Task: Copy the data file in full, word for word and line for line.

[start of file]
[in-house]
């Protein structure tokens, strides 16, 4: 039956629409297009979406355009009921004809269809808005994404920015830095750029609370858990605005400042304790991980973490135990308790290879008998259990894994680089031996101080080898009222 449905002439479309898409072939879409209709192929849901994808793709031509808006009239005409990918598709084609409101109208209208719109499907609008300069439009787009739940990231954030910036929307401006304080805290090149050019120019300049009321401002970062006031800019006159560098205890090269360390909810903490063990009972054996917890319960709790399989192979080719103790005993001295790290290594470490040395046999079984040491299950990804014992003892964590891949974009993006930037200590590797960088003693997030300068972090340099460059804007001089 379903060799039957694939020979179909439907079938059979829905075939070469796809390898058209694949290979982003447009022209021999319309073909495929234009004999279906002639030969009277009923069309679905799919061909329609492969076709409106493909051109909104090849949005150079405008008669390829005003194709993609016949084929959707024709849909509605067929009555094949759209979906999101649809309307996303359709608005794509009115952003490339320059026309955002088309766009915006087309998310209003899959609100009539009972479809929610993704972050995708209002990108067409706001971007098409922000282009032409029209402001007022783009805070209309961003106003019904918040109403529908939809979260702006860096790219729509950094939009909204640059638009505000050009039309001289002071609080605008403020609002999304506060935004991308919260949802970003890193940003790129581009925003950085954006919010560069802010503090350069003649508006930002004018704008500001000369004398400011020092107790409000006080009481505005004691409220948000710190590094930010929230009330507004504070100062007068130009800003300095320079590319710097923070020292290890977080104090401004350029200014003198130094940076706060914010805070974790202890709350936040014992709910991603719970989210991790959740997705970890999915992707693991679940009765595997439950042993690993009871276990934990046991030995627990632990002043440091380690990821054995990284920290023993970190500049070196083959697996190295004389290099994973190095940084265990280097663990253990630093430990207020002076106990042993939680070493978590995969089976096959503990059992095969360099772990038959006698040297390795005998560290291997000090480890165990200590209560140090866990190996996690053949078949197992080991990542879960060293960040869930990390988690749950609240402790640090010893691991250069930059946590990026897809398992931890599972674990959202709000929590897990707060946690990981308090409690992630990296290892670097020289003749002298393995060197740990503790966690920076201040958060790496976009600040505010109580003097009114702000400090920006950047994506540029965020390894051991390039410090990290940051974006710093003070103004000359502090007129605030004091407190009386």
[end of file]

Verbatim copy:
[in-house]
């Protein structure tokens, strides 16, 4: 039956629409297009979406355009009921004809269809808005994404920015830095750029609370858990605005400042304790991980973490135990308790290879008998259990894994680089031996101080080898009222 449905002439479309898409072939879409209709192929849901994808793709031509808006009239005409990918598709084609409101109208209208719109499907609008300069439009787009739940990231954030910036929307401006304080805290090149050019120019300049009321401002970062006031800019006159560098205890090269360390909810903490063990009972054996917890319960709790399989192979080719103790005993001295790290290594470490040395046999079984040491299950990804014992003892964590891949974009993006930037200590590797960088003693997030300068972090340099460059804007001089 379903060799039957694939020979179909439907079938059979829905075939070469796809390898058209694949290979982003447009022209021999319309073909495929234009004999279906002639030969009277009923069309679905799919061909329609492969076709409106493909051109909104090849949005150079405008008669390829005003194709993609016949084929959707024709849909509605067929009555094949759209979906999101649809309307996303359709608005794509009115952003490339320059026309955002088309766009915006087309998310209003899959609100009539009972479809929610993704972050995708209002990108067409706001971007098409922000282009032409029209402001007022783009805070209309961003106003019904918040109403529908939809979260702006860096790219729509950094939009909204640059638009505000050009039309001289002071609080605008403020609002999304506060935004991308919260949802970003890193940003790129581009925003950085954006919010560069802010503090350069003649508006930002004018704008500001000369004398400011020092107790409000006080009481505005004691409220948000710190590094930010929230009330507004504070100062007068130009800003300095320079590319710097923070020292290890977080104090401004350029200014003198130094940076706060914010805070974790202890709350936040014992709910991603719970989210991790959740997705970890999915992707693991679940009765595997439950042993690993009871276990934990046991030995627990632990002043440091380690990821054995990284920290023993970190500049070196083959697996190295004389290099994973190095940084265990280097663990253990630093430990207020002076106990042993939680070493978590995969089976096959503990059992095969360099772990038959006698040297390795005998560290291997000090480890165990200590209560140090866990190996996690053949078949197992080991990542879960060293960040869930990390988690749950609240402790640090010893691991250069930059946590990026897809398992931890599972674990959202709000929590897990707060946690990981308090409690992630990296290892670097020289003749002298393995060197740990503790966690920076201040958060790496976009600040505010109580003097009114702000400090920006950047994506540029965020390894051991390039410090990290940051974006710093003070103004000359502090007129605030004091407190009386």